Built in 1831 as a medical clinic for the poor, the triangular Northern Dispensary is unique in New York: It has one side on two streets, Christopher & Grove, and it has two sides on only one street, Waverly Place. We know from public records that in 1829 the dispensary's bank balance was $11.17 and in 1832 it treated 3,296 patients. In 1837 Edgar Allan Poe was treated for a nasty head cold and released.
Later, after full-service hospitals were opened around the city, the building housed a dental clinic. Alas, the organization that ran the dental clinic refused to treat patients with AIDS, and in 1989 the clinic closed after the the city's Human Rights Commission slapped it with a $47,000 fine.
The Roman Catholic Archdiocese of New York purchased the property in '89 and hoped to open an SRO for AIDS patients, but local opposition spooked the diocese and it sold the dispensary to a real estate investor in 1998.
The Northern Dispensary has been vacant and unused ever since, perhaps because its deed requires it to be used "to serve the worthy poor." If the building is not used to serve the poor, its ownership automatically reverts back to the City of New York, according to the deed.
You might think it was very progressive, way back in 1827 when the dispensary was chartered, for the city to require free health care services for the poor. "Ah, the worthy poor! How noble! How generous!"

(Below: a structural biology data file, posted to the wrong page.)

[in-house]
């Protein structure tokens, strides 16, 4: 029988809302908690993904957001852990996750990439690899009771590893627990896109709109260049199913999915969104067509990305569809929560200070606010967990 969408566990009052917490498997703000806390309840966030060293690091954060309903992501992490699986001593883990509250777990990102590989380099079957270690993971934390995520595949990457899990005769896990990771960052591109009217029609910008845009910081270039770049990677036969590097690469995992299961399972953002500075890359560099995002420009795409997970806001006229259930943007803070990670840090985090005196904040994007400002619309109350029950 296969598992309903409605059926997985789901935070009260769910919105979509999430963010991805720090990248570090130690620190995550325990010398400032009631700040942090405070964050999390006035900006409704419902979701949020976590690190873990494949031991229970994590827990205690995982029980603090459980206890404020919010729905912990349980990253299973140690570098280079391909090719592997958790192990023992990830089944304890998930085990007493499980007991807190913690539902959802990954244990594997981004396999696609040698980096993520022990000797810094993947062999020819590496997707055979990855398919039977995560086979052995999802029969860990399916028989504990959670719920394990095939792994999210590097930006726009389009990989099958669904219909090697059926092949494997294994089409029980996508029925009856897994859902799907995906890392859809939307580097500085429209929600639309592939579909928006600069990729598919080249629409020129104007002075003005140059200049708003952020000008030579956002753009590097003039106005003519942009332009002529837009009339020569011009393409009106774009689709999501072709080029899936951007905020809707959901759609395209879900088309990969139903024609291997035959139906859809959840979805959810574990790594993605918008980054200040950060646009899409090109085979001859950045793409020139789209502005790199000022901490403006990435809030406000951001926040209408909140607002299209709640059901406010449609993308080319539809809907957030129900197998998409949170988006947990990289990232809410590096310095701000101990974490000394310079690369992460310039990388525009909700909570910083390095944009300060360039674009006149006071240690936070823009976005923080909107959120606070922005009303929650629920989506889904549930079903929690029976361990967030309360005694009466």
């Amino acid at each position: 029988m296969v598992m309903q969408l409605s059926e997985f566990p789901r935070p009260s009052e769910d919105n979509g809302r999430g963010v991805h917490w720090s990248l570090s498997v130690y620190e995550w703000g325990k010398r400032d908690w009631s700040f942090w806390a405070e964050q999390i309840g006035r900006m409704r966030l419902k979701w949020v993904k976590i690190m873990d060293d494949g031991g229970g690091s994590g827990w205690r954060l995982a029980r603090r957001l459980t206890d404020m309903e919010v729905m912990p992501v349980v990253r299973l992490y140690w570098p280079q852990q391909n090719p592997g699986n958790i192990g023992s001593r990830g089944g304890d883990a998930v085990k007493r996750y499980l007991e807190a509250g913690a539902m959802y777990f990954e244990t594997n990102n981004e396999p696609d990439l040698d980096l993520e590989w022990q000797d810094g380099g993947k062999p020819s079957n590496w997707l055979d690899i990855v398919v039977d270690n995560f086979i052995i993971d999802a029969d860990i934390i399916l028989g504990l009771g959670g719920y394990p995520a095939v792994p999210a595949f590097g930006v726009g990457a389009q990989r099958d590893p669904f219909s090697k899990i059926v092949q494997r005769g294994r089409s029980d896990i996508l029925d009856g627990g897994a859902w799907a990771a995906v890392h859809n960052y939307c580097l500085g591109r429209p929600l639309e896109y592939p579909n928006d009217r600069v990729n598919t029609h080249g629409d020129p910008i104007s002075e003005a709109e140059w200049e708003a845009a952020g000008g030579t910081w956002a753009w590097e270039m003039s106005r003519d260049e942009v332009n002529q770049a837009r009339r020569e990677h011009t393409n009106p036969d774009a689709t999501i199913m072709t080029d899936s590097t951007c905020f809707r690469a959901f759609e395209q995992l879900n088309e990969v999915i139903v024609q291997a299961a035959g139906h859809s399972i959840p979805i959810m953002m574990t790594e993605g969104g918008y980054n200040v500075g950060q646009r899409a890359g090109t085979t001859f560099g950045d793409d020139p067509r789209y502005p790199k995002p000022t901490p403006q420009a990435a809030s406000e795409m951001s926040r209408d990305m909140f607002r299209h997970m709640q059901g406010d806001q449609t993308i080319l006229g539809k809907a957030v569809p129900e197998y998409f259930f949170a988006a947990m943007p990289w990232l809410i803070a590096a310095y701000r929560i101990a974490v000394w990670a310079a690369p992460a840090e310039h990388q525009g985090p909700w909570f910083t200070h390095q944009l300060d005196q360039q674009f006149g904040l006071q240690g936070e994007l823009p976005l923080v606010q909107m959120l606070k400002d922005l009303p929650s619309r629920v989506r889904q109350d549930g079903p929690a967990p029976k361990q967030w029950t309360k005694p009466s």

But don’t get to feeling all warm and fuzzy inside. Keeping the poor healthy & productive was good for business and reduced the spread of disease to the not-so-poor, and the dispensary served as a place to separate them from general society.
How did the dispensary's powers-that-be feel about their "worthy poor"? The original board of directors asked donors to pity the doctors who had to work at the clinic and deal with "the miserable and degraded of our species, loathsome from disease and disgusting morals.”
Today the three-sided Northern Dispensary just sits and waits to serve, slowly decaying. Its owner, Gottlieb Real Estate, is notorious for its eccentric founder, the late Bill Gottlieb, "a rumpled, elusive fellow who would walk the streets carrying shopping bags stuffed with cash and documents."
If you peer inside the windows you'll see dust, debris, rusting dental equipment and jackknifed filing cabinets. Fourteen years is a long time for a a beautiful old building to be abandoned. We hope she gets some well-deserved love, and soon.